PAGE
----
Perhaps that is why I’ve always wrestled with Ephesians 2:8-10.

For it is by grace that you have been saved, through faith– and this is not from yourselves, it is the gift of God– not by works, so that no one can boast. For we are God’s handiwork, created in Christ Jesus to do good works, which God prepared in advance for us to do.

In this passage Paul addresses the question, “Why are we saved?” More importantly, he points us to the biggest struggle of the church today: Do we exist, as believers, for the church’s good works or for the good works of the city we live in?

I think church leaders morph the meaning of this verse and lift it out of context for their own purposes.

Church leaders interpretation: You were created in Christ Jesus to do good works, and we’re going to point you to good works right here in the church building. We have many programs of the church that could use your good works… especially in the nursery. Did you know we have a growing nursery and a shrinking pool of volunteers willing to hold babies so their parents can worship Sunday morning?

Let’s be honest. That’s a very seperatist view of the the world. Much of what we do as church leaders is kingdom building for our local church. We address our most current need as if it were the communities most current need. In America, our view of a  good church is one that is full of people, has a great pastor, and has a huge building. But what good are those things to the people of the community? Do they see the church as a place of good news for them? In most cases they don’t. American churches serve themselves more than they serve the community! Most churches in our country have little to no impact on the community they live in. They reach 2-3% of the populuation and all of their programs essentially benefit themselves or that 2-3% of the population who come to their building to worship.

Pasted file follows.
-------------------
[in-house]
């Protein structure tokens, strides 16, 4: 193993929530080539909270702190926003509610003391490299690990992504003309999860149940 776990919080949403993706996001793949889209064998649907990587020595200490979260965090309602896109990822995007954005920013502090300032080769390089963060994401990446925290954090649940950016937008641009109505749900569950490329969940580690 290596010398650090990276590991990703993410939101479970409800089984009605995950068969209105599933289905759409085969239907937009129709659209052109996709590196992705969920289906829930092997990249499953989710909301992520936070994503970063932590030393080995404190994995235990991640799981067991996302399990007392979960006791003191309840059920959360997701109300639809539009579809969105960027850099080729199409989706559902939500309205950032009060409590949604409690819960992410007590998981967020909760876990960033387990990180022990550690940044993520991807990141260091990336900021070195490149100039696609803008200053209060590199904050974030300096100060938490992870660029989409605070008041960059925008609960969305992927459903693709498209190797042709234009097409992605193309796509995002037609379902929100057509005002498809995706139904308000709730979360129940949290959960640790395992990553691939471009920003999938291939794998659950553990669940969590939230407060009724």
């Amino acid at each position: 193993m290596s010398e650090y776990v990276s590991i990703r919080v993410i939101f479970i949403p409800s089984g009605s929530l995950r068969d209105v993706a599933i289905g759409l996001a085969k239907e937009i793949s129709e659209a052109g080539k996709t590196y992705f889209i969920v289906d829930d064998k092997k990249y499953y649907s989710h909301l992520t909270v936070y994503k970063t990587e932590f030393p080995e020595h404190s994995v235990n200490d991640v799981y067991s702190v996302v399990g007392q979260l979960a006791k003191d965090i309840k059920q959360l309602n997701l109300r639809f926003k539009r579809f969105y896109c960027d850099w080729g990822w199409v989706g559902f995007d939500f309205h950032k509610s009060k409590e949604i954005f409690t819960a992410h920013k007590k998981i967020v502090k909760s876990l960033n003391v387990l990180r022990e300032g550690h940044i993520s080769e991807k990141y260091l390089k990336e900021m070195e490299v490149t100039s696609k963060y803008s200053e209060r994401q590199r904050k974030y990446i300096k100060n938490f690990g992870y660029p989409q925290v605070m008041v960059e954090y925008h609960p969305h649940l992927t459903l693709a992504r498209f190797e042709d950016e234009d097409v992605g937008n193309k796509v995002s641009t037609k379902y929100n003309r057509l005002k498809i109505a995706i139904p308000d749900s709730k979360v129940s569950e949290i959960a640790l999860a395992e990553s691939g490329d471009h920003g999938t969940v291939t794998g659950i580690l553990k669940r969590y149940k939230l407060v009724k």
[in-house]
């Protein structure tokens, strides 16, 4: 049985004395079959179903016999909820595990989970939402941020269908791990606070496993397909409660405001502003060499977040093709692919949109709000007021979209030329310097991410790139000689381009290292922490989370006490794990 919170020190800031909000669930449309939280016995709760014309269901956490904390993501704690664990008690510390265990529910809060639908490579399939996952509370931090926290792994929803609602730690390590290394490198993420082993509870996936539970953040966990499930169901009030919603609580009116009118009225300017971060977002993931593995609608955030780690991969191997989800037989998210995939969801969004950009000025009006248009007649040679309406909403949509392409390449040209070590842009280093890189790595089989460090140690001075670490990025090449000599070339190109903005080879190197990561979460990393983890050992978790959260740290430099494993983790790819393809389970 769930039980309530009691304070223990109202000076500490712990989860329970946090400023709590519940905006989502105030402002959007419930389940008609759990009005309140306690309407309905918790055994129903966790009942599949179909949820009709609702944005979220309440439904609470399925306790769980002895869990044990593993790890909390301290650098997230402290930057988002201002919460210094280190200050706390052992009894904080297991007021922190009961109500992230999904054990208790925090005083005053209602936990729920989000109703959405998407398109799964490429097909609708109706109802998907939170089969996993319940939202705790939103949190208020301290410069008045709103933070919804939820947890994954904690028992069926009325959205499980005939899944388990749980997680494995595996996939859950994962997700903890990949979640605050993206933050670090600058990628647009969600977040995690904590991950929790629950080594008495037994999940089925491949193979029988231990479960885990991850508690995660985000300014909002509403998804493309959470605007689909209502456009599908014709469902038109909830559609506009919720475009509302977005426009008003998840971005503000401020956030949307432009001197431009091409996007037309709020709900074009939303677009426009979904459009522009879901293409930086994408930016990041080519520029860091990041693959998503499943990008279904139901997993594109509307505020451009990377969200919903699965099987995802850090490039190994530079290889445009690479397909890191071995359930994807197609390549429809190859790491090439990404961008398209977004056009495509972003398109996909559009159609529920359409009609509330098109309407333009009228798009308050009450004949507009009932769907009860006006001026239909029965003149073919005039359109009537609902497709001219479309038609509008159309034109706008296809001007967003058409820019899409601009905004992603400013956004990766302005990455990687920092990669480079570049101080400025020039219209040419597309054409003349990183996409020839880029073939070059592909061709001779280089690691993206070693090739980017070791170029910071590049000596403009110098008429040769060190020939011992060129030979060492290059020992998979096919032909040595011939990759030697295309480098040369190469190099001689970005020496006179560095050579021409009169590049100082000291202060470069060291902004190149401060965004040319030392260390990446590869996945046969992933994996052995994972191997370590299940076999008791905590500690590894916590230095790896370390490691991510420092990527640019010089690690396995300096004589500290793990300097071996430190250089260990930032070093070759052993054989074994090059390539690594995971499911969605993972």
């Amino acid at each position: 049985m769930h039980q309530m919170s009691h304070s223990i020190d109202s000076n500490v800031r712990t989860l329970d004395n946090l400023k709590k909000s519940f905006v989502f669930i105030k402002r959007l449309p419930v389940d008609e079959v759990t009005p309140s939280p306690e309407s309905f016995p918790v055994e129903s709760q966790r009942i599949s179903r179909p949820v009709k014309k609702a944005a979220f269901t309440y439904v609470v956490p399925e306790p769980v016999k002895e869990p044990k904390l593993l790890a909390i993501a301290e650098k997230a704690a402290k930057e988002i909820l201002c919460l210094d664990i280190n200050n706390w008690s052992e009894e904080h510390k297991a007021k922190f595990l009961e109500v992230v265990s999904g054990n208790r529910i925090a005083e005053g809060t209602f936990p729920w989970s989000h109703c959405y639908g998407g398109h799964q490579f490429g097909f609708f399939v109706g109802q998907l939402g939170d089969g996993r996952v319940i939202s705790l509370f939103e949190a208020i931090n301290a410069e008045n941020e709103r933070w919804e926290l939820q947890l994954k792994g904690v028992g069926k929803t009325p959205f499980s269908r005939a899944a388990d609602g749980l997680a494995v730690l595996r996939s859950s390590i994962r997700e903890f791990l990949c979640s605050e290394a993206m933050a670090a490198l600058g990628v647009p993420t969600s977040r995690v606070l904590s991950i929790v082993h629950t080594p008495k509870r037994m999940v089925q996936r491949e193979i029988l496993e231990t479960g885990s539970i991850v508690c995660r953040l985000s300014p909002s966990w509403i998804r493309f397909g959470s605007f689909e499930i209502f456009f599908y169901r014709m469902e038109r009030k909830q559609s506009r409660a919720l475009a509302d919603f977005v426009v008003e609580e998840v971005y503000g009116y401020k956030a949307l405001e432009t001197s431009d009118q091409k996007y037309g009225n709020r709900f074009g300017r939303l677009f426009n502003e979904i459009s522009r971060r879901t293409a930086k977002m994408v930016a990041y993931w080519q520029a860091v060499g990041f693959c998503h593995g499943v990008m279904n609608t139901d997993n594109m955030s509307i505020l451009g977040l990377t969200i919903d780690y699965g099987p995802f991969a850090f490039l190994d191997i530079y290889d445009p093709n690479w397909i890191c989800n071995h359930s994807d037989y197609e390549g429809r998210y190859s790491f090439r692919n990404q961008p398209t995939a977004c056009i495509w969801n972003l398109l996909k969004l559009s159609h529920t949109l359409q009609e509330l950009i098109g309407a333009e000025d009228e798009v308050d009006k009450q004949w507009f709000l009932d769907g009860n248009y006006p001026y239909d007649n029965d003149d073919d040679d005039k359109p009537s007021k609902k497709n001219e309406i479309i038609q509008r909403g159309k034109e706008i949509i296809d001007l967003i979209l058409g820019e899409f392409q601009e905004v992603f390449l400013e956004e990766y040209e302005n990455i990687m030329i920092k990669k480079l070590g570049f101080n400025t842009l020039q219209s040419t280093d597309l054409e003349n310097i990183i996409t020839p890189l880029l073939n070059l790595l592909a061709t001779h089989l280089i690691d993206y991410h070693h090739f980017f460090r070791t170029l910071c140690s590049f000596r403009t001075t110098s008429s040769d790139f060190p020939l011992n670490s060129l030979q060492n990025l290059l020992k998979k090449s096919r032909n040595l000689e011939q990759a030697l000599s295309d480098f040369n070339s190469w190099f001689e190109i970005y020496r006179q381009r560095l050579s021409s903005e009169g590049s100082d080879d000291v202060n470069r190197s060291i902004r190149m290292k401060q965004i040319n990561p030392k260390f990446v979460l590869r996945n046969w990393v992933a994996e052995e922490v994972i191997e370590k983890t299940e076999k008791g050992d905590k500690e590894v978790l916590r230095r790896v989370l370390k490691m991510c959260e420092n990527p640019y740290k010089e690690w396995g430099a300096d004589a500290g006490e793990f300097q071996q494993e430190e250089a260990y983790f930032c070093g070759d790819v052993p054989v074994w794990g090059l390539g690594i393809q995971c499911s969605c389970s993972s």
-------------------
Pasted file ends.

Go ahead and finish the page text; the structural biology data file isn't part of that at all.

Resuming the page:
To the community– a lot of churches are bad news.

Paul’s explanation in Ephesians 2:12-13: (The part pastors don’t read when asking you to volunteer for something) “Remember that at that time [before you were saved] you were separate from Christ, excluded from citizenship in Israel and foreigners to the covenants of the promise, without hope and without God in the world. But now in Christ Jesus you who once were far away have been brought near by the blood of Christ”

Paul is reminding his people… you were once locked out of the being a part of God’s family because you weren’t born into it. But Jesus tore down that wall of separation. There is no “good works for Jesus” and “good works for the world” in God’s eyes. A good work is a good work. Verse 14 makes this even more explicit, “For he himself if our peace, who has made the two one and has destroyed the barrier, the dividing wall of hostility.

So… why are we saved? What is our purpose in the city we live in? To do good works both within the church and outside. There is no separation and one is not better than the other. They are both good works! The purpose of the church isn’t to create a holy huddle… it’s to create a sending place of good works and renewal into the places we live.

Perhaps this is why the program-driven church is so repulsive to people exploring a walk with Jesus today. They read the New Testament for themselves and cannot reconcile what is described as a movement of God’s people to change the world with the church they are presented with… one that exists to feed its programs.